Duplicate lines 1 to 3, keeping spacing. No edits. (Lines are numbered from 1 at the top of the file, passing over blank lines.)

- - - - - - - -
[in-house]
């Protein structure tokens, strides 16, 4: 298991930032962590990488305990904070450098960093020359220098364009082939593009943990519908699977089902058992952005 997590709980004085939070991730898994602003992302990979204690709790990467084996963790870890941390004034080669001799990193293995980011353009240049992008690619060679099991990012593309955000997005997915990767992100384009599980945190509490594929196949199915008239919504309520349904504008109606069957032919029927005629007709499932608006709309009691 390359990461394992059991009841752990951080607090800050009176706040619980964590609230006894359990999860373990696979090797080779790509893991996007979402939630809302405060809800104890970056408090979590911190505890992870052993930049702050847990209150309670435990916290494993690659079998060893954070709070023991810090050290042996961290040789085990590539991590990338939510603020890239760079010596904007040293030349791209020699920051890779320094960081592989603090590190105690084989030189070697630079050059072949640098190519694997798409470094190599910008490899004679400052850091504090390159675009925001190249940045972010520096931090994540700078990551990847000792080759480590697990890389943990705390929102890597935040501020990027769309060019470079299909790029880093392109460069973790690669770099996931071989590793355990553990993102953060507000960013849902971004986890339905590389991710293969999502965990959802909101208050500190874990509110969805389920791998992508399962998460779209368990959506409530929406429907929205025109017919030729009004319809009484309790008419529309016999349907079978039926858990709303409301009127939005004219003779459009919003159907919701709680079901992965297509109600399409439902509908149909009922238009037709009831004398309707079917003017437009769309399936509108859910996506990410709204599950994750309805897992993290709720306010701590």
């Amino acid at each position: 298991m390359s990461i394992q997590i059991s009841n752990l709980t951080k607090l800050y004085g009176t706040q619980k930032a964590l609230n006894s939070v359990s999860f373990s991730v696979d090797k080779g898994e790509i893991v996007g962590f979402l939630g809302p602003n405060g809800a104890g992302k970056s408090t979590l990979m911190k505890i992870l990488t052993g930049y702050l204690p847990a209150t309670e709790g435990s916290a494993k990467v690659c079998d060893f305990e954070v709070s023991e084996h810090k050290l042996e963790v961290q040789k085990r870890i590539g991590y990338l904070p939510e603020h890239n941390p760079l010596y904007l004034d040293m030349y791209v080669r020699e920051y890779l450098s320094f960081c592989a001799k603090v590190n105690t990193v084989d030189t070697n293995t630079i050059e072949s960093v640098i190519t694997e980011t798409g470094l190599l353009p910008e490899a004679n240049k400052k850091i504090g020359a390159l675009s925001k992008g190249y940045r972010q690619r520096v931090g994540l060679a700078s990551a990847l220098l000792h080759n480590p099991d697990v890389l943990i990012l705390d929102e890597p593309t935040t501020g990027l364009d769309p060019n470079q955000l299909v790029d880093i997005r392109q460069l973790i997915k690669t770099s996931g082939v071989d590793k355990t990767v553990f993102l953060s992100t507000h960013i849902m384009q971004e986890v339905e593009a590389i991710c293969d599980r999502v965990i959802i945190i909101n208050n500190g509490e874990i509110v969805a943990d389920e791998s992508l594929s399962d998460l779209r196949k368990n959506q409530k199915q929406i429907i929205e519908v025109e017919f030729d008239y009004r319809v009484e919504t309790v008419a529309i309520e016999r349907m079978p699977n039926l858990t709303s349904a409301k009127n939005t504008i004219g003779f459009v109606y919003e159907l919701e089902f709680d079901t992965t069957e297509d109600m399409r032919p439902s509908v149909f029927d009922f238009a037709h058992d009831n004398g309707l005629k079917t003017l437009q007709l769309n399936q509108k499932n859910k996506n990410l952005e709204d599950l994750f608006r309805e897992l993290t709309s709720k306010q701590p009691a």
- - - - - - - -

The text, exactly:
[in-house]
């Protein structure tokens, strides 16, 4: 298991930032962590990488305990904070450098960093020359220098364009082939593009943990519908699977089902058992952005 997590709980004085939070991730898994602003992302990979204690709790990467084996963790870890941390004034080669001799990193293995980011353009240049992008690619060679099991990012593309955000997005997915990767992100384009599980945190509490594929196949199915008239919504309520349904504008109606069957032919029927005629007709499932608006709309009691 390359990461394992059991009841752990951080607090800050009176706040619980964590609230006894359990999860373990696979090797080779790509893991996007979402939630809302405060809800104890970056408090979590911190505890992870052993930049702050847990209150309670435990916290494993690659079998060893954070709070023991810090050290042996961290040789085990590539991590990338939510603020890239760079010596904007040293030349791209020699920051890779320094960081592989603090590190105690084989030189070697630079050059072949640098190519694997798409470094190599910008490899004679400052850091504090390159675009925001190249940045972010520096931090994540700078990551990847000792080759480590697990890389943990705390929102890597935040501020990027769309060019470079299909790029880093392109460069973790690669770099996931071989590793355990553990993102953060507000960013849902971004986890339905590389991710293969999502965990959802909101208050500190874990509110969805389920791998992508399962998460779209368990959506409530929406429907929205025109017919030729009004319809009484309790008419529309016999349907079978039926858990709303409301009127939005004219003779459009919003159907919701709680079901992965297509109600399409439902509908149909009922238009037709009831004398309707079917003017437009769309399936509108859910996506990410709204599950994750309805897992993290709720306010701590």
């Amino acid at each position: 298991m390359s990461i394992q997590i059991s009841n752990l709980t951080k607090l800050y004085g009176t706040q619980k930032a964590l609230n006894s939070v359990s999860f373990s991730v696979d090797k080779g898994e790509i893991v996007g962590f979402l939630g809302p602003n405060g809800a104890g992302k970056s408090t979590l990979m911190k505890i992870l990488t052993g930049y702050l204690p847990a209150t309670e709790g435990s916290a494993k990467v690659c079998d060893f305990e954070v709070s023991e084996h810090k050290l042996e963790v961290q040789k085990r870890i590539g991590y990338l904070p939510e603020h890239n941390p760079l010596y904007l004034d040293m030349y791209v080669r020699e920051y890779l450098s320094f960081c592989a001799k603090v590190n105690t990193v084989d030189t070697n293995t630079i050059e072949s960093v640098i190519t694997e980011t798409g470094l190599l353009p910008e490899a004679n240049k400052k850091i504090g020359a390159l675009s925001k992008g190249y940045r972010q690619r520096v931090g994540l060679a700078s990551a990847l220098l000792h080759n480590p099991d697990v890389l943990i990012l705390d929102e890597p593309t935040t501020g990027l364009d769309p060019n470079q955000l299909v790029d880093i997005r392109q460069l973790i997915k690669t770099s996931g082939v071989d590793k355990t990767v553990f993102l953060s992100t507000h960013i849902m384009q971004e986890v339905e593009a590389i991710c293969d599980r999502v965990i959802i945190i909101n208050n500190g509490e874990i509110v969805a943990d389920e791998s992508l594929s399962d998460l779209r196949k368990n959506q409530k199915q929406i429907i929205e519908v025109e017919f030729d008239y009004r319809v009484e919504t309790v008419a529309i309520e016999r349907m079978p699977n039926l858990t709303s349904a409301k009127n939005t504008i004219g003779f459009v109606y919003e159907l919701e089902f709680d079901t992965t069957e297509d109600m399409r032919p439902s509908v149909f029927d009922f238009a037709h058992d009831n004398g309707l005629k079917t003017l437009q007709l769309n399936q509108k499932n859910k996506n990410l952005e709204d599950l994750f608006r309805e897992l993290t709309s709720k306010q701590p009691a």